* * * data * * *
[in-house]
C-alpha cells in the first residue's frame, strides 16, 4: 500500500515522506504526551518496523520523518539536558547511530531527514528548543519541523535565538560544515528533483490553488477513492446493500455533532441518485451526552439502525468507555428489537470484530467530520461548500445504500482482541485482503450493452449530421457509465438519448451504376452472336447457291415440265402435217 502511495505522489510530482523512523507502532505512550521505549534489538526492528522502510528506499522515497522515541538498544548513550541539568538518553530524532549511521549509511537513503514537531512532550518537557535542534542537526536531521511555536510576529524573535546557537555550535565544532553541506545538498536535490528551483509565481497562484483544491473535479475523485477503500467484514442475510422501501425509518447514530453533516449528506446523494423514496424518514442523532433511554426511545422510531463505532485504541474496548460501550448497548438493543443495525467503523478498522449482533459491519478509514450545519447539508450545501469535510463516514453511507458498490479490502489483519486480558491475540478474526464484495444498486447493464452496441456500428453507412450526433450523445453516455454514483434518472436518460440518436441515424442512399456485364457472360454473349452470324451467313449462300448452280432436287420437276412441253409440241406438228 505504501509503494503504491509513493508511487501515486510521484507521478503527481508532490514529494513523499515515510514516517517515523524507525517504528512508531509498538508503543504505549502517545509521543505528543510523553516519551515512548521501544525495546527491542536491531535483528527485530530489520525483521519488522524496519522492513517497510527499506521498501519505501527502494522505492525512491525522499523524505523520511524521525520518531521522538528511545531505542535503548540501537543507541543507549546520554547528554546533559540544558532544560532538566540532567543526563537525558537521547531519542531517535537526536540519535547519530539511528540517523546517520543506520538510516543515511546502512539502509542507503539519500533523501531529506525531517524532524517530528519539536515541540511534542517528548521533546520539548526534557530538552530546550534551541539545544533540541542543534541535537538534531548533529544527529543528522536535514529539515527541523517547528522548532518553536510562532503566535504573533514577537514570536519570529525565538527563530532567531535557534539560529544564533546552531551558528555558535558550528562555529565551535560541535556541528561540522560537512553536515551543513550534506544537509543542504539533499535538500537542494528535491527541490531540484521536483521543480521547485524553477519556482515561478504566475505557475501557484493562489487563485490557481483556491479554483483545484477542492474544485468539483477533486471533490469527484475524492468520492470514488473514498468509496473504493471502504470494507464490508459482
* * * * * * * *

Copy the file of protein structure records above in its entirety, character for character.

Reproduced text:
[in-house]
C-alpha cells in the first residue's frame, strides 16, 4: 500500500515522506504526551518496523520523518539536558547511530531527514528548543519541523535565538560544515528533483490553488477513492446493500455533532441518485451526552439502525468507555428489537470484530467530520461548500445504500482482541485482503450493452449530421457509465438519448451504376452472336447457291415440265402435217 502511495505522489510530482523512523507502532505512550521505549534489538526492528522502510528506499522515497522515541538498544548513550541539568538518553530524532549511521549509511537513503514537531512532550518537557535542534542537526536531521511555536510576529524573535546557537555550535565544532553541506545538498536535490528551483509565481497562484483544491473535479475523485477503500467484514442475510422501501425509518447514530453533516449528506446523494423514496424518514442523532433511554426511545422510531463505532485504541474496548460501550448497548438493543443495525467503523478498522449482533459491519478509514450545519447539508450545501469535510463516514453511507458498490479490502489483519486480558491475540478474526464484495444498486447493464452496441456500428453507412450526433450523445453516455454514483434518472436518460440518436441515424442512399456485364457472360454473349452470324451467313449462300448452280432436287420437276412441253409440241406438228 505504501509503494503504491509513493508511487501515486510521484507521478503527481508532490514529494513523499515515510514516517517515523524507525517504528512508531509498538508503543504505549502517545509521543505528543510523553516519551515512548521501544525495546527491542536491531535483528527485530530489520525483521519488522524496519522492513517497510527499506521498501519505501527502494522505492525512491525522499523524505523520511524521525520518531521522538528511545531505542535503548540501537543507541543507549546520554547528554546533559540544558532544560532538566540532567543526563537525558537521547531519542531517535537526536540519535547519530539511528540517523546517520543506520538510516543515511546502512539502509542507503539519500533523501531529506525531517524532524517530528519539536515541540511534542517528548521533546520539548526534557530538552530546550534551541539545544533540541542543534541535537538534531548533529544527529543528522536535514529539515527541523517547528522548532518553536510562532503566535504573533514577537514570536519570529525565538527563530532567531535557534539560529544564533546552531551558528555558535558550528562555529565551535560541535556541528561540522560537512553536515551543513550534506544537509543542504539533499535538500537542494528535491527541490531540484521536483521543480521547485524553477519556482515561478504566475505557475501557484493562489487563485490557481483556491479554483483545484477542492474544485468539483477533486471533490469527484475524492468520492470514488473514498468509496473504493471502504470494507464490508459482